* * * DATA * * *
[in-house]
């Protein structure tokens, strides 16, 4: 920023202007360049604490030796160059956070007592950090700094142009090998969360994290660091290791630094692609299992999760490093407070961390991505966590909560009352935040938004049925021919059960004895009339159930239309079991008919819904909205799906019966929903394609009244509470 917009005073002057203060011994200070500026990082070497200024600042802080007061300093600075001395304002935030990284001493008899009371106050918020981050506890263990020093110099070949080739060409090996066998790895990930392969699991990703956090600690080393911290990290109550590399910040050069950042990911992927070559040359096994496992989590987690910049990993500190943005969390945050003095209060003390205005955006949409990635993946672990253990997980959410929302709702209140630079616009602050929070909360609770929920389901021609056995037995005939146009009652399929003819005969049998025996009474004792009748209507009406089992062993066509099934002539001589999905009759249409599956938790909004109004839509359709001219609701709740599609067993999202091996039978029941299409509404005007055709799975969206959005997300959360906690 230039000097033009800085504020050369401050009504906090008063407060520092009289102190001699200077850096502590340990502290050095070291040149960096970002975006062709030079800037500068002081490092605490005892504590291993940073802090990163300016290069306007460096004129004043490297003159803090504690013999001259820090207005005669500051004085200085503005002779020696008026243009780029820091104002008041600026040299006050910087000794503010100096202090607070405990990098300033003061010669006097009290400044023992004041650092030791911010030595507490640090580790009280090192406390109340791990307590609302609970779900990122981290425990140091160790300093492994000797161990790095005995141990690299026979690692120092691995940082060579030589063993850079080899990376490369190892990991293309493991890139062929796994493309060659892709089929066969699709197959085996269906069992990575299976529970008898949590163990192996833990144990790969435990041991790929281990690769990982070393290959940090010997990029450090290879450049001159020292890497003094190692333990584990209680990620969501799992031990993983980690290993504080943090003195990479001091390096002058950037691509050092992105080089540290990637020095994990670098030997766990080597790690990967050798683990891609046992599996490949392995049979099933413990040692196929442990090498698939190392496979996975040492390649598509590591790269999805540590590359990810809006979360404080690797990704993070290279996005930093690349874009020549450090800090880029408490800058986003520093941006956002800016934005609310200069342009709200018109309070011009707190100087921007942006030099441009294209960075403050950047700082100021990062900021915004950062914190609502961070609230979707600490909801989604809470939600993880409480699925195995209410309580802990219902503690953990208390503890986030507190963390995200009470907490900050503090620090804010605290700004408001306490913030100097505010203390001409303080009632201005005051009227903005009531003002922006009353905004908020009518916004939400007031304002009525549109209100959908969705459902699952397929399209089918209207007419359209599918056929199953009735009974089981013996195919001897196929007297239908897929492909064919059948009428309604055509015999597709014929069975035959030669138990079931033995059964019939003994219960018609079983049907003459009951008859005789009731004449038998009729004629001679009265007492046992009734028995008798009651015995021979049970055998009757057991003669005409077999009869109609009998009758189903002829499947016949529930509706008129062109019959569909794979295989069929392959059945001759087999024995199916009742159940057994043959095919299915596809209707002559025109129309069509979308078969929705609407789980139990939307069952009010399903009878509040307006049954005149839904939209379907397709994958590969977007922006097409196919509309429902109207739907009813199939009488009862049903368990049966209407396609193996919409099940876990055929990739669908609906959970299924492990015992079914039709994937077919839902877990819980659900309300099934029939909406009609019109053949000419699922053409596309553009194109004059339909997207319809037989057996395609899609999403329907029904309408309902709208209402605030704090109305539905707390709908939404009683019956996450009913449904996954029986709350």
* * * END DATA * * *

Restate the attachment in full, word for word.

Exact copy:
[in-house]
């Protein structure tokens, strides 16, 4: 920023202007360049604490030796160059956070007592950090700094142009090998969360994290660091290791630094692609299992999760490093407070961390991505966590909560009352935040938004049925021919059960004895009339159930239309079991008919819904909205799906019966929903394609009244509470 917009005073002057203060011994200070500026990082070497200024600042802080007061300093600075001395304002935030990284001493008899009371106050918020981050506890263990020093110099070949080739060409090996066998790895990930392969699991990703956090600690080393911290990290109550590399910040050069950042990911992927070559040359096994496992989590987690910049990993500190943005969390945050003095209060003390205005955006949409990635993946672990253990997980959410929302709702209140630079616009602050929070909360609770929920389901021609056995037995005939146009009652399929003819005969049998025996009474004792009748209507009406089992062993066509099934002539001589999905009759249409599956938790909004109004839509359709001219609701709740599609067993999202091996039978029941299409509404005007055709799975969206959005997300959360906690 230039000097033009800085504020050369401050009504906090008063407060520092009289102190001699200077850096502590340990502290050095070291040149960096970002975006062709030079800037500068002081490092605490005892504590291993940073802090990163300016290069306007460096004129004043490297003159803090504690013999001259820090207005005669500051004085200085503005002779020696008026243009780029820091104002008041600026040299006050910087000794503010100096202090607070405990990098300033003061010669006097009290400044023992004041650092030791911010030595507490640090580790009280090192406390109340791990307590609302609970779900990122981290425990140091160790300093492994000797161990790095005995141990690299026979690692120092691995940082060579030589063993850079080899990376490369190892990991293309493991890139062929796994493309060659892709089929066969699709197959085996269906069992990575299976529970008898949590163990192996833990144990790969435990041991790929281990690769990982070393290959940090010997990029450090290879450049001159020292890497003094190692333990584990209680990620969501799992031990993983980690290993504080943090003195990479001091390096002058950037691509050092992105080089540290990637020095994990670098030997766990080597790690990967050798683990891609046992599996490949392995049979099933413990040692196929442990090498698939190392496979996975040492390649598509590591790269999805540590590359990810809006979360404080690797990704993070290279996005930093690349874009020549450090800090880029408490800058986003520093941006956002800016934005609310200069342009709200018109309070011009707190100087921007942006030099441009294209960075403050950047700082100021990062900021915004950062914190609502961070609230979707600490909801989604809470939600993880409480699925195995209410309580802990219902503690953990208390503890986030507190963390995200009470907490900050503090620090804010605290700004408001306490913030100097505010203390001409303080009632201005005051009227903005009531003002922006009353905004908020009518916004939400007031304002009525549109209100959908969705459902699952397929399209089918209207007419359209599918056929199953009735009974089981013996195919001897196929007297239908897929492909064919059948009428309604055509015999597709014929069975035959030669138990079931033995059964019939003994219960018609079983049907003459009951008859005789009731004449038998009729004629001679009265007492046992009734028995008798009651015995021979049970055998009757057991003669005409077999009869109609009998009758189903002829499947016949529930509706008129062109019959569909794979295989069929392959059945001759087999024995199916009742159940057994043959095919299915596809209707002559025109129309069509979308078969929705609407789980139990939307069952009010399903009878509040307006049954005149839904939209379907397709994958590969977007922006097409196919509309429902109207739907009813199939009488009862049903368990049966209407396609193996919409099940876990055929990739669908609906959970299924492990015992079914039709994937077919839902877990819980659900309300099934029939909406009609019109053949000419699922053409596309553009194109004059339909997207319809037989057996395609899609999403329907029904309408309902709208209402605030704090109305539905707390709908939404009683019956996450009913449904996954029986709350």